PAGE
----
Cluster of wheat image Grapes and vines image Cluster of wheat image
December 26th, 2013
September 3rd, 2013

LEONA’S POEM

I don’t know what I’m going to do with Leona Choy.   She seems to be writing more things that are spot-on for my blog than I do!  At 88 Leona is only too familiar with the downside of aging and talks to God about it.  As usual, God is more spot-on than Leona.   Please read and enjoy and then visit her blog for more of her wisdom.

Forever-Child

(Dialogue with God)

 

I hear it said that You

will carry people, Father,

when things get tough.

Well then, I think I’m qualified:

I’ve had about enough!

Please pick me up!

 

I’m weary to the bone

my feet are dragging and hurt

and I need orthodics in my shoes

I am lagging behind

no longer keeping pace

in the fast track of life’s race.

I have a feeling

there’s trouble brewing

on the aging path ahead

that I really dread.”

 

That sounds so dramatic, My child!

 

Well, I’ve been a long time

on Your Way, Father,

so I have an aching spine

and I’m in decline

my prime is past

my years advanced

my body bent

my strength is spent

my spirit wanes

my shoulder complains

I need trifocals to see

and hearing aids

then there’s that bum knee—

I’m in the days of yellow leaf

around me I see only grief!”

 

Any further complaints?

 

I live in earth’s time zone, Father,

and no longer strong and fit

I’m experiencing depreciation

without any tax benefit.”

 

That’s some recital, child!

 

There’s more! I feel distressed

sometimes depressed

’cause life has lost its kick.

My neck has a crick

my body parts are shabby and worn

for they’ve been working full time

since the day I was born.

And have You noticed, Father,

in some places they’re too sparse

in others too well-padded?

 

My, my, how old did you say you are?

 

You know, Lord, You know all things…

I figure I’m somewhere between

seniority, maturity and longevity but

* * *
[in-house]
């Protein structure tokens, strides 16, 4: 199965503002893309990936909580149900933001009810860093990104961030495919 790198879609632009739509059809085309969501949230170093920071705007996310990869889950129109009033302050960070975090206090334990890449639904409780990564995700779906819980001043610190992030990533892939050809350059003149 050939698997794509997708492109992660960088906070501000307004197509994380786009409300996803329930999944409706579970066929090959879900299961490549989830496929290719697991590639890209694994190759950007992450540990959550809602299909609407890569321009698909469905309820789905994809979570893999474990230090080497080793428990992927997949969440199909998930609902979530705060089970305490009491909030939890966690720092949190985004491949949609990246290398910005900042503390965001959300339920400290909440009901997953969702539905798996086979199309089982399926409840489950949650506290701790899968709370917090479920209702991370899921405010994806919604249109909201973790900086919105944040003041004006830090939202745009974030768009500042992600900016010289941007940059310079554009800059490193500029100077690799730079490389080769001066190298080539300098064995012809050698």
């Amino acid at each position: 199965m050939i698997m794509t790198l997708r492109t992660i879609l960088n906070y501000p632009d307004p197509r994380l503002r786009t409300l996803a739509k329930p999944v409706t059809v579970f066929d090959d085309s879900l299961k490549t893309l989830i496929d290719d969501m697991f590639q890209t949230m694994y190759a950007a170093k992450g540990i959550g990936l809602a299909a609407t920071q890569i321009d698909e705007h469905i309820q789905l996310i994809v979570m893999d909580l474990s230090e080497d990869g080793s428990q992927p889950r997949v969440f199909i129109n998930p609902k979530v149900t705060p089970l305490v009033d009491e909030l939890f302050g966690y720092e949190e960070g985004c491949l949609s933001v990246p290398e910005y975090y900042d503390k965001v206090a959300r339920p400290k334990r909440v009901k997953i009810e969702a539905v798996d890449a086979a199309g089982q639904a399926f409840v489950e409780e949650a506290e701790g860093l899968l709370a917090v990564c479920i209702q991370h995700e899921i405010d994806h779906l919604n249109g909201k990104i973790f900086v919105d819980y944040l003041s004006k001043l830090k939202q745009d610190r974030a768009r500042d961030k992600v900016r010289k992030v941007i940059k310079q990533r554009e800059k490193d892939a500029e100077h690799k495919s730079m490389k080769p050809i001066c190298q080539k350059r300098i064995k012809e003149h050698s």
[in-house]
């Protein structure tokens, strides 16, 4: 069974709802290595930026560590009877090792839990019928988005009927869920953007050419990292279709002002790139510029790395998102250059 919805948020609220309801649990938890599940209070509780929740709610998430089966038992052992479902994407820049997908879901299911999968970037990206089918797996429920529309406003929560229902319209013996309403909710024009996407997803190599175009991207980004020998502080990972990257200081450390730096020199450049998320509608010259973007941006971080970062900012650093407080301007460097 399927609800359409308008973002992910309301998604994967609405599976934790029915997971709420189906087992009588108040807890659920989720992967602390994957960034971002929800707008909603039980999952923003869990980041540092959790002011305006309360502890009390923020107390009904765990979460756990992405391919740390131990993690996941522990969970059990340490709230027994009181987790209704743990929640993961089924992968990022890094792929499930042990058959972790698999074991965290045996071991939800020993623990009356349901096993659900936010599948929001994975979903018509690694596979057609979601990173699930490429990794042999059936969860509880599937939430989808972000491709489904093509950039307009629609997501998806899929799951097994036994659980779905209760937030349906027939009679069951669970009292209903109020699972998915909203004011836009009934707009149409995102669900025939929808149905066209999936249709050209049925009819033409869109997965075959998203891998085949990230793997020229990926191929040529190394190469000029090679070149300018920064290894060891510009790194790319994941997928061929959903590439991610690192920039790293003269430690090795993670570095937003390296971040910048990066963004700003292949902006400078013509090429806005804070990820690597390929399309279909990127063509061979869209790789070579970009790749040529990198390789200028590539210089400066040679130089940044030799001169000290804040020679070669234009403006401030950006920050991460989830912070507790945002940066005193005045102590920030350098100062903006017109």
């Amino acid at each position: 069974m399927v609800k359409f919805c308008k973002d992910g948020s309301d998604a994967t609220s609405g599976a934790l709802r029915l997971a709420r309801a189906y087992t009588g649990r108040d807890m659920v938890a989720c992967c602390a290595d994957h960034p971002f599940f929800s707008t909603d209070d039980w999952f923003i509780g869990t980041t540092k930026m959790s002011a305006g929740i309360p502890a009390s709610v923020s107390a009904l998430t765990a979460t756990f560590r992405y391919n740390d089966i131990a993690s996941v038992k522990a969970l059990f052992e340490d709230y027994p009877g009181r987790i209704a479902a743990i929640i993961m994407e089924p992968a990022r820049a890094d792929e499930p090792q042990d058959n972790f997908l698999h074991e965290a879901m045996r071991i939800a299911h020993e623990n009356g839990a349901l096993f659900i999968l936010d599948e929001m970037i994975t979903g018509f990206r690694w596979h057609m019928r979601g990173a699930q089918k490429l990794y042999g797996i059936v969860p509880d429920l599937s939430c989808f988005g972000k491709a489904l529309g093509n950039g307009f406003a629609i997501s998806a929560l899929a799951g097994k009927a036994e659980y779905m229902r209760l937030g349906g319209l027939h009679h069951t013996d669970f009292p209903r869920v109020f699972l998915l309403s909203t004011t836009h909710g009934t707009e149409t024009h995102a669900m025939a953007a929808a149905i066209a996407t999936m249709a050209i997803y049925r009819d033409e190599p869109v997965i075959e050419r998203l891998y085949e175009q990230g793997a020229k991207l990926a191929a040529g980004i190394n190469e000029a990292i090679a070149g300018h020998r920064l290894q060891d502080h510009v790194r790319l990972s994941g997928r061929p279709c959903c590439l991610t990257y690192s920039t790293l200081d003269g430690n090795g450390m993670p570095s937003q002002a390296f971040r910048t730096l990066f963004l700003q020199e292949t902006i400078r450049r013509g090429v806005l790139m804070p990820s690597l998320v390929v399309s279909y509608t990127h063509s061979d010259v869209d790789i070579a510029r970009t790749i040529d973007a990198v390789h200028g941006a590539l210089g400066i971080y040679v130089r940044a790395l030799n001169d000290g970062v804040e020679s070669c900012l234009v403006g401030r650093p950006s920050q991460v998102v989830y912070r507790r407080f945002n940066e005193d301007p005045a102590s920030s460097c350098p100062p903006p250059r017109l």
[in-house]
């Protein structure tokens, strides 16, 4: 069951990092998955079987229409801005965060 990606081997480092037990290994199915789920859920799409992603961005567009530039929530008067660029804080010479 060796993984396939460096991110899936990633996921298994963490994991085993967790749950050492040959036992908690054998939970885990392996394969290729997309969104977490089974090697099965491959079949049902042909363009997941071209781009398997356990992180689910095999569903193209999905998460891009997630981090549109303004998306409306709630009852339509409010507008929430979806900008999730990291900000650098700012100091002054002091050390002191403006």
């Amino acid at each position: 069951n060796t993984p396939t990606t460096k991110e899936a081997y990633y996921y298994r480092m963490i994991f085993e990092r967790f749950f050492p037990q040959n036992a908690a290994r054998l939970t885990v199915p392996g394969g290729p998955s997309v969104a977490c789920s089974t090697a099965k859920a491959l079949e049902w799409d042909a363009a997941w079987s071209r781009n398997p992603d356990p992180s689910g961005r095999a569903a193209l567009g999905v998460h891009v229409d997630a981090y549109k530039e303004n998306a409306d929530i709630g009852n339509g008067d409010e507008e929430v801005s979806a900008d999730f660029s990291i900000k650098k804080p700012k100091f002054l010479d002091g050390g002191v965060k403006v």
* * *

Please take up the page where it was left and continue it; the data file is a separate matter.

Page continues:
I’m trying to circumvent senility.

I’m no longer of service to You

as in days gone by when in my prime.

Father, indeed, I think

that I am going to seed!”

 

Alright child, I’ve heard enough—

listen now:

You call me “Father” and that is right

for in My eternal sight

you are truly still my child.

But you’ve lost perspective

you are preoccupied

with the turning of a page

and a calendar date

which you call time and age.

 

I AM that great I AM

and there is no time in Me

only endless Eternity

I AM the same forever.

So if you are in Me and I AM in you

you are My “forever-child,

You are timeless and ageless too.

So in childhood’s simplicity

roll your infirmities on Me

lean on My everlasting arms

and walk in full dependency.

 

This is My perfect plan:

though your temporary outer-man

declines and wastes away

your forever inner-man

renews each passing day.

Your spirit does not diminish

or fade away to a withered finish.

You can flourish and grow

like the palm and the cedar

full of sap and very green

not yellow leaf, brittle and dry.

 

I still expect good fruit from you

a riper, sweeter yield

even more than before

as your roots sink deep

and relentlessly pursue

My Rivers of Living Water

and sprout afresh again

young shoots and new.

 

But Father, I’m winding down toward sunset

and darkness is scary to me.”

 

These are not your sunset years

beyond which darkness lies:

you journey now toward sunrise

for I AM eternal Light.

Your spiritual eyes won’t dim

beholding Me with inward sight.

You’ll step without a lapse

into the glory of Eternity

in which you already walk

today, “forever-child,” with Me.

 

Are You saying

that You won’t pick me up, Father?”

 

I don’t need to pick you up, child

because I’ve never put you down!

From womb to Glory’s gate

I, the Lord, will carry you

through youth and prime

to graying years

till the end of time.

In disappointments, trials and fears

through all your joys and tears—

I’ll never put you down!

 

Abba, Father, so let it be—

I’m Your child forever, so carry me

 from here to Eternity!”